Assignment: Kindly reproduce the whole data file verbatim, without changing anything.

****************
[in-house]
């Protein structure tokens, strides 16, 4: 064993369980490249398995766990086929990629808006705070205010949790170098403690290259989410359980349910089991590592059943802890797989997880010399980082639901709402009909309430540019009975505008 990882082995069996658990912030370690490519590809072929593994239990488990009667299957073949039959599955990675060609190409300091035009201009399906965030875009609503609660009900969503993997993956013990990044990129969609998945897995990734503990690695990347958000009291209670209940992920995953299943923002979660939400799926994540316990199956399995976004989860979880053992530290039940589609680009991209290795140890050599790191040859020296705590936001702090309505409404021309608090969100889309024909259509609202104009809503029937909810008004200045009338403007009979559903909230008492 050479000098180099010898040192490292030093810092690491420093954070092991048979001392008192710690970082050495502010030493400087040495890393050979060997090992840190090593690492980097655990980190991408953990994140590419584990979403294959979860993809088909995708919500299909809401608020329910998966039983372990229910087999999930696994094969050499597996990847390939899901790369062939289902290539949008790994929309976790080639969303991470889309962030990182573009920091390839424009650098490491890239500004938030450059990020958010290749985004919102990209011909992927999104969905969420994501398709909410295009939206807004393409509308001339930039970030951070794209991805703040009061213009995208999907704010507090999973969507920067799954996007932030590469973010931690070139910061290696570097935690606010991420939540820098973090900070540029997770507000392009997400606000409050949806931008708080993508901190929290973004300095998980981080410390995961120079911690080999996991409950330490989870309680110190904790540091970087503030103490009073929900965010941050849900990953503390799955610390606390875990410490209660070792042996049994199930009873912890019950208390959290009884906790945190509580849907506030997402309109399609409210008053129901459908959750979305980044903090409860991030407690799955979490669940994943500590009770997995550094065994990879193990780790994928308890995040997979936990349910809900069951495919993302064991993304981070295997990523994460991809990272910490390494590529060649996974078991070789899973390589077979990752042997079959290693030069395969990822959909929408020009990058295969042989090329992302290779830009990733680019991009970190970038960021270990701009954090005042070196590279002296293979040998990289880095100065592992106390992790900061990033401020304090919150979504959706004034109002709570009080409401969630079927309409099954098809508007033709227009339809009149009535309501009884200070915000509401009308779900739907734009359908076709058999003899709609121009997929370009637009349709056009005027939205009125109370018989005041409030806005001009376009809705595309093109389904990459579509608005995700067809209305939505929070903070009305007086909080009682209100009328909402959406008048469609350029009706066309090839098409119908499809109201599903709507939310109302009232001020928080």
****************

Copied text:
[in-house]
């Protein structure tokens, strides 16, 4: 064993369980490249398995766990086929990629808006705070205010949790170098403690290259989410359980349910089991590592059943802890797989997880010399980082639901709402009909309430540019009975505008 990882082995069996658990912030370690490519590809072929593994239990488990009667299957073949039959599955990675060609190409300091035009201009399906965030875009609503609660009900969503993997993956013990990044990129969609998945897995990734503990690695990347958000009291209670209940992920995953299943923002979660939400799926994540316990199956399995976004989860979880053992530290039940589609680009991209290795140890050599790191040859020296705590936001702090309505409404021309608090969100889309024909259509609202104009809503029937909810008004200045009338403007009979559903909230008492 050479000098180099010898040192490292030093810092690491420093954070092991048979001392008192710690970082050495502010030493400087040495890393050979060997090992840190090593690492980097655990980190991408953990994140590419584990979403294959979860993809088909995708919500299909809401608020329910998966039983372990229910087999999930696994094969050499597996990847390939899901790369062939289902290539949008790994929309976790080639969303991470889309962030990182573009920091390839424009650098490491890239500004938030450059990020958010290749985004919102990209011909992927999104969905969420994501398709909410295009939206807004393409509308001339930039970030951070794209991805703040009061213009995208999907704010507090999973969507920067799954996007932030590469973010931690070139910061290696570097935690606010991420939540820098973090900070540029997770507000392009997400606000409050949806931008708080993508901190929290973004300095998980981080410390995961120079911690080999996991409950330490989870309680110190904790540091970087503030103490009073929900965010941050849900990953503390799955610390606390875990410490209660070792042996049994199930009873912890019950208390959290009884906790945190509580849907506030997402309109399609409210008053129901459908959750979305980044903090409860991030407690799955979490669940994943500590009770997995550094065994990879193990780790994928308890995040997979936990349910809900069951495919993302064991993304981070295997990523994460991809990272910490390494590529060649996974078991070789899973390589077979990752042997079959290693030069395969990822959909929408020009990058295969042989090329992302290779830009990733680019991009970190970038960021270990701009954090005042070196590279002296293979040998990289880095100065592992106390992790900061990033401020304090919150979504959706004034109002709570009080409401969630079927309409099954098809508007033709227009339809009149009535309501009884200070915000509401009308779900739907734009359908076709058999003899709609121009997929370009637009349709056009005027939205009125109370018989005041409030806005001009376009809705595309093109389904990459579509608005995700067809209305939505929070903070009305007086909080009682209100009328909402959406008048469609350029009706066309090839098409119908499809109201599903709507939310109302009232001020928080």